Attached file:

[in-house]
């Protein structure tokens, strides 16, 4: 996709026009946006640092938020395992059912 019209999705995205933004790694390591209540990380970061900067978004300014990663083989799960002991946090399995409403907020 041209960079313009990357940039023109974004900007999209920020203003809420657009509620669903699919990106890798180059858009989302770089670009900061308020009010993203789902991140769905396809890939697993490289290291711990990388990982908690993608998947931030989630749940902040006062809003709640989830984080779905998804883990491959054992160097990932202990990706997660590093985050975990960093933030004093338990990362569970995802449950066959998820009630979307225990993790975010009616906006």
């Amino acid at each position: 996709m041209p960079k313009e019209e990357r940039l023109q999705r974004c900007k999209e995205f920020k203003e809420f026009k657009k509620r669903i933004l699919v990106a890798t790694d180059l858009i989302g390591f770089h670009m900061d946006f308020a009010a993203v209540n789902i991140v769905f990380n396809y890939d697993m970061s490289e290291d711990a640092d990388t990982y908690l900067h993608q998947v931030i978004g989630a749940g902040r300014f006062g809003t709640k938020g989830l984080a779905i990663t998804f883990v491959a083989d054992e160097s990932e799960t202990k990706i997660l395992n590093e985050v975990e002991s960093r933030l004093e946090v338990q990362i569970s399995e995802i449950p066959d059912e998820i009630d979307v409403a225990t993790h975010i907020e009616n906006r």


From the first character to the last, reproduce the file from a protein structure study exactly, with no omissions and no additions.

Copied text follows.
[in-house]
């Protein structure tokens, strides 16, 4: 996709026009946006640092938020395992059912 019209999705995205933004790694390591209540990380970061900067978004300014990663083989799960002991946090399995409403907020 041209960079313009990357940039023109974004900007999209920020203003809420657009509620669903699919990106890798180059858009989302770089670009900061308020009010993203789902991140769905396809890939697993490289290291711990990388990982908690993608998947931030989630749940902040006062809003709640989830984080779905998804883990491959054992160097990932202990990706997660590093985050975990960093933030004093338990990362569970995802449950066959998820009630979307225990993790975010009616906006």
């Amino acid at each position: 996709m041209p960079k313009e019209e990357r940039l023109q999705r974004c900007k999209e995205f920020k203003e809420f026009k657009k509620r669903i933004l699919v990106a890798t790694d180059l858009i989302g390591f770089h670009m900061d946006f308020a009010a993203v209540n789902i991140v769905f990380n396809y890939d697993m970061s490289e290291d711990a640092d990388t990982y908690l900067h993608q998947v931030i978004g989630a749940g902040r300014f006062g809003t709640k938020g989830l984080a779905i990663t998804f883990v491959a083989d054992e160097s990932e799960t202990k990706i997660l395992n590093e985050v975990e002991s960093r933030l004093e946090v338990q990362i569970s399995e995802i449950p066959d059912e998820i009630d979307v409403a225990t993790h975010i907020e009616n906006r």